Project description:Recent losses in honey bee colonies are unusual in their severity, geographical distribution, and, in some cases, failure to present recognized characteristics of known disease. Domesticated honey bees face numerous pests and pathogens, tempting hypotheses that colony collapses arise from exposure to new or resurgent pathogens. Here we explore the incidence and abundance of currently known honey bee pathogens in colonies suffering from Colony Collapse Disorder (CCD), otherwise weak colonies, and strong colonies from across the United States. Although pathogen identities differed between the eastern and western United States, there was a greater incidence and abundance of pathogens in CCD colonies. Pathogen loads were highly covariant in CCD but not control hives, suggesting that CCD colonies rapidly become susceptible to a diverse set of pathogens, or that co-infections can act synergistically to produce the rapid depletion of workers that characterizes the disorder. We also tested workers from a CCD-free apiary to confirm that significant positive correlations among pathogen loads can develop at the level of individual bees and not merely as a secondary effect of CCD. This observation and other recent data highlight pathogen interactions as important components of bee disease. Finally, we used deep RNA sequencing to further characterize microbial diversity in CCD and non-CCD hives. We identified novel strains of the recently described Lake Sinai viruses (LSV) and found evidence of a shift in gut bacterial composition that may be a biomarker of CCD. The results are discussed with respect to host-parasite interactions and other environmental stressors of honey bees.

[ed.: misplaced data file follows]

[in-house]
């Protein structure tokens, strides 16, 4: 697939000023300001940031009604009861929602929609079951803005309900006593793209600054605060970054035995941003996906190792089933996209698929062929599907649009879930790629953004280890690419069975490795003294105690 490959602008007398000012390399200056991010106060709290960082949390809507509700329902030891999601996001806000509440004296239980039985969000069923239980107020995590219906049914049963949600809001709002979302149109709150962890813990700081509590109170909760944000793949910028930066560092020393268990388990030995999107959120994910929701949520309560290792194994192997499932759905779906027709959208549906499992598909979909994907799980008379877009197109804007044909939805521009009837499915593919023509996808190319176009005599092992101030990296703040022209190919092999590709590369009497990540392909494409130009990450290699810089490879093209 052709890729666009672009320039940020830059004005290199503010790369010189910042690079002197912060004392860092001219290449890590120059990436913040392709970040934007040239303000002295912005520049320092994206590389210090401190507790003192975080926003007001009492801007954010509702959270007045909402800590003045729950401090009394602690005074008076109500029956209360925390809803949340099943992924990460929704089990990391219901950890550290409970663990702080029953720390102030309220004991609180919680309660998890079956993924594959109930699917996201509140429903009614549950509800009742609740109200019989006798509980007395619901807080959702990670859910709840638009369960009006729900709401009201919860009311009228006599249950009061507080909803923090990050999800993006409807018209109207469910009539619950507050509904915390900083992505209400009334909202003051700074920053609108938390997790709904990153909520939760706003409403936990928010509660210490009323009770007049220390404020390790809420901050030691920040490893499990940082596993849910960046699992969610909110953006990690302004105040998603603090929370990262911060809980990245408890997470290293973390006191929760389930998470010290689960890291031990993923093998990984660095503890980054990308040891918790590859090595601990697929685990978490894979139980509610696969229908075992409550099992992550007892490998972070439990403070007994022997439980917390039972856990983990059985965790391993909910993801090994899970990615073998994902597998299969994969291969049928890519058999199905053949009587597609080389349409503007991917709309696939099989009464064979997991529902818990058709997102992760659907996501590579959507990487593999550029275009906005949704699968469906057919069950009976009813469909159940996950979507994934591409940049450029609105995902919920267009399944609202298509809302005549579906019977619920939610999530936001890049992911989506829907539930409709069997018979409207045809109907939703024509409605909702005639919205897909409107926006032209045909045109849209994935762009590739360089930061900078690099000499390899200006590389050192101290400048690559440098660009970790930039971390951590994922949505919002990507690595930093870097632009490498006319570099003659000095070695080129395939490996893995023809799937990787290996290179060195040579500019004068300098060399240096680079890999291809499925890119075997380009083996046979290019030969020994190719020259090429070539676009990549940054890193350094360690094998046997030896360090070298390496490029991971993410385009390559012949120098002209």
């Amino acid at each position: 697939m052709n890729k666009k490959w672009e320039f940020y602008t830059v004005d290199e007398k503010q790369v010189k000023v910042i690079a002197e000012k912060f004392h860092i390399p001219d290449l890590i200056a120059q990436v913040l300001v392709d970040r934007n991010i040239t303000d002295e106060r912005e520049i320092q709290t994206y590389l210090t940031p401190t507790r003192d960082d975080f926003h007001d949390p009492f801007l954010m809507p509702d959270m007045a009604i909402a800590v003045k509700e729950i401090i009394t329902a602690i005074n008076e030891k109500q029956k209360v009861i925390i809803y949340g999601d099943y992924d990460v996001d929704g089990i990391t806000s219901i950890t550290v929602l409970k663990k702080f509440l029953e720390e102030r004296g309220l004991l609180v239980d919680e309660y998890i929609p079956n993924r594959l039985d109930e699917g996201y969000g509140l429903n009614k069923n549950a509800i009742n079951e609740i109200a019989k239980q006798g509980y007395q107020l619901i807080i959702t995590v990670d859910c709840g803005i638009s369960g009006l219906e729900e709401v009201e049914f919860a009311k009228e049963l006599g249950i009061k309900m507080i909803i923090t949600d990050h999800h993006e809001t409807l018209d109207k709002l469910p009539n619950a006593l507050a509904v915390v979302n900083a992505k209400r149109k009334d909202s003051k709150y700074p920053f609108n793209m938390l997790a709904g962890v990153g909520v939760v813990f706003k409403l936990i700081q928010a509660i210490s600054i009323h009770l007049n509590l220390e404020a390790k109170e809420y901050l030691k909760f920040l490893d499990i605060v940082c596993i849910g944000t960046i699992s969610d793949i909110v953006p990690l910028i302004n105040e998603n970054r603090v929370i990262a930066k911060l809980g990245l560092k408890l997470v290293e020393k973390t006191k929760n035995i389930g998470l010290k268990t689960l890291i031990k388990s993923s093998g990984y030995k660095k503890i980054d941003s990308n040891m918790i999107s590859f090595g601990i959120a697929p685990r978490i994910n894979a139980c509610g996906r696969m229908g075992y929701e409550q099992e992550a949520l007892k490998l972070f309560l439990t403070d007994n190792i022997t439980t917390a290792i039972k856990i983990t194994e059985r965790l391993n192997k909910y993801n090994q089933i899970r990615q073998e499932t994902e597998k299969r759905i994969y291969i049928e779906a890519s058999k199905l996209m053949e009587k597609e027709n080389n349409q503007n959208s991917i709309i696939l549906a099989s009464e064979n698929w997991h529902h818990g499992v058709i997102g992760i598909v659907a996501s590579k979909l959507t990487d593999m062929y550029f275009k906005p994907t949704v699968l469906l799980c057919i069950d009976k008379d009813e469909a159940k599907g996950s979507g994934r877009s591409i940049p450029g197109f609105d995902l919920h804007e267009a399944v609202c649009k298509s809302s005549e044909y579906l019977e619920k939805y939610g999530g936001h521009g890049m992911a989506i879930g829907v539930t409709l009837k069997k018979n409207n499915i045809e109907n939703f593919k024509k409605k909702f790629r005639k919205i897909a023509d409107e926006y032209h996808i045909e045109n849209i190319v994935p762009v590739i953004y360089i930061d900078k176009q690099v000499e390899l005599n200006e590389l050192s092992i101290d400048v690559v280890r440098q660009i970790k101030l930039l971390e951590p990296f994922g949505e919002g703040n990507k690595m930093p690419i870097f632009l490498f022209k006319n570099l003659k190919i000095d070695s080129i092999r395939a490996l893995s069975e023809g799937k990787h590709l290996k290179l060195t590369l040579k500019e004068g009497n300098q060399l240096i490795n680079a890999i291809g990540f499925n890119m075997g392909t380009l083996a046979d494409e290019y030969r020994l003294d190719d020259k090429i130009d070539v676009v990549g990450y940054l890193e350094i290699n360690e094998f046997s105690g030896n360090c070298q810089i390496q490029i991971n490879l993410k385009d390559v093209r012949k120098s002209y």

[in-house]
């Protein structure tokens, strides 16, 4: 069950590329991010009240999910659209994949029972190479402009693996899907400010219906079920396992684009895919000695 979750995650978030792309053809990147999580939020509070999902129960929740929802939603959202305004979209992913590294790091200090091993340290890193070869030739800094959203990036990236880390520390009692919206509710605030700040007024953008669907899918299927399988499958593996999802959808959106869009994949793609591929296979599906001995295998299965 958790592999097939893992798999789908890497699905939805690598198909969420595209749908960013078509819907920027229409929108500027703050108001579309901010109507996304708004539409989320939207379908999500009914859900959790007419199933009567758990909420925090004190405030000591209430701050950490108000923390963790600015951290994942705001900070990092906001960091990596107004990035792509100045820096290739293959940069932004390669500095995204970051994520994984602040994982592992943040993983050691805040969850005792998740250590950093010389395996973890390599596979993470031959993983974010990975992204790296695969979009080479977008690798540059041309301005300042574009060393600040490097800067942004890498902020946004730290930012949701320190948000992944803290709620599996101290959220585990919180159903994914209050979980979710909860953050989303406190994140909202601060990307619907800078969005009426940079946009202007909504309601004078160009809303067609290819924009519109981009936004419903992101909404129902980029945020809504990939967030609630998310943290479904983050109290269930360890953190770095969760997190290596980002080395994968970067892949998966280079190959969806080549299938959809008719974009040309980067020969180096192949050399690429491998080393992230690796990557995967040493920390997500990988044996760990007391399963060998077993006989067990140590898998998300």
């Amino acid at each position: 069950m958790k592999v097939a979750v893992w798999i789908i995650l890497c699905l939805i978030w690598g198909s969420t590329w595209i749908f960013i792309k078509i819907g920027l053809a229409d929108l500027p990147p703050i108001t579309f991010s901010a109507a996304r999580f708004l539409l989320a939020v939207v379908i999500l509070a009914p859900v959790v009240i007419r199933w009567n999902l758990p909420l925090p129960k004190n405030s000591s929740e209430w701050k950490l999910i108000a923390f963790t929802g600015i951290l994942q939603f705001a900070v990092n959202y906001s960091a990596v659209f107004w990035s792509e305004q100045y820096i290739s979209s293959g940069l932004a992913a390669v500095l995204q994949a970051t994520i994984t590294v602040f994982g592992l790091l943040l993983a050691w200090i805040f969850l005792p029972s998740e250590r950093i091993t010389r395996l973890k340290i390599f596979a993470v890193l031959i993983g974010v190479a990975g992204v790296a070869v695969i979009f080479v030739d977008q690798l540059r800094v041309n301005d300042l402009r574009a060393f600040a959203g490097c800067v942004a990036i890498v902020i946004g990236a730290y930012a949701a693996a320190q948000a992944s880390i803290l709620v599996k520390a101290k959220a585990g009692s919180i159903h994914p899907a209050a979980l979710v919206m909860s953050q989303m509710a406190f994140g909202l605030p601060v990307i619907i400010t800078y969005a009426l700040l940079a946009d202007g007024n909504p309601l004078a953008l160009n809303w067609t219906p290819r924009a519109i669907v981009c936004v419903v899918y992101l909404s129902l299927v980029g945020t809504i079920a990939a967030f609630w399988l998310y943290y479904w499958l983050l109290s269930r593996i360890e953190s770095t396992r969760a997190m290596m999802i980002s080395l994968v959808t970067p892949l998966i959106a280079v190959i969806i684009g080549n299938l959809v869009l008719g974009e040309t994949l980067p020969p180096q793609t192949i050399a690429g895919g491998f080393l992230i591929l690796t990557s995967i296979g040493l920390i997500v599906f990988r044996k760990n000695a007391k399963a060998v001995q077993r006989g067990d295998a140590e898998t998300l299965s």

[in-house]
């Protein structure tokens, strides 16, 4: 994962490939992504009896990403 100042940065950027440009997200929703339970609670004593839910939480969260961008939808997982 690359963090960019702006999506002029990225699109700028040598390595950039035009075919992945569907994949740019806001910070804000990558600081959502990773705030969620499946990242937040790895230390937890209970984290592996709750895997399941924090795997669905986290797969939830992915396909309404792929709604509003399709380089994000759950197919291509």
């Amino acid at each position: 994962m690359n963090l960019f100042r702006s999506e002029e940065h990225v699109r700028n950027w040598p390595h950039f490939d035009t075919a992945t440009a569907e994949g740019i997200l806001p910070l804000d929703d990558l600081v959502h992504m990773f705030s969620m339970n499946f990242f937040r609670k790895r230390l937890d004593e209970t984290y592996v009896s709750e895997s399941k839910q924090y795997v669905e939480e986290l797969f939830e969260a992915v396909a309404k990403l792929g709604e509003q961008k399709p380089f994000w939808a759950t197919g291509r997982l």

Project description:Colony brood levels, frames of bees (adult bee mass) and internal hive temperature were monitored for 60 colonies for each of two years as they were moved from agricultural, tree crop and mountain landscapes in southern California to blueberry and almond pollination sites. Hive weight was also continuously monitored for 20 of those hives for 6 weeks for both years, during commercial pollination. Pesticide residues in wax, honey and beebread samples were analyzed by composite apiary samples. While colonies in mountain sites had more adult bees and brood than those in agricultural sites in August, by October brood levels were higher in colonies from agricultural sites. Though hives from different original landscapes differed in size in October, hive assessments revealed no differences between the groups after co-wintering when graded for commercial almond pollination. Beebread from hives in agricultural sites had greater agrochemical diversity and in general higher pesticide hazard quotients than those from mountain sites, but those hives also had higher and more constant temperatures from September until January than hives from mountain sites. Hives placed in commercial almond pollination gained on average 287 g per d, compared to an average loss of 68 g per d for colonies in commercial blueberry pollination, although weight data indicated greater foraging effort by colonies in blueberries, possibly due to the proximity and abundance of almond pollen during bloom. Temperature monitoring was effective at distinguishing hive groups and had the best overall value in terms of equipment, installation, colony disturbance and information yield.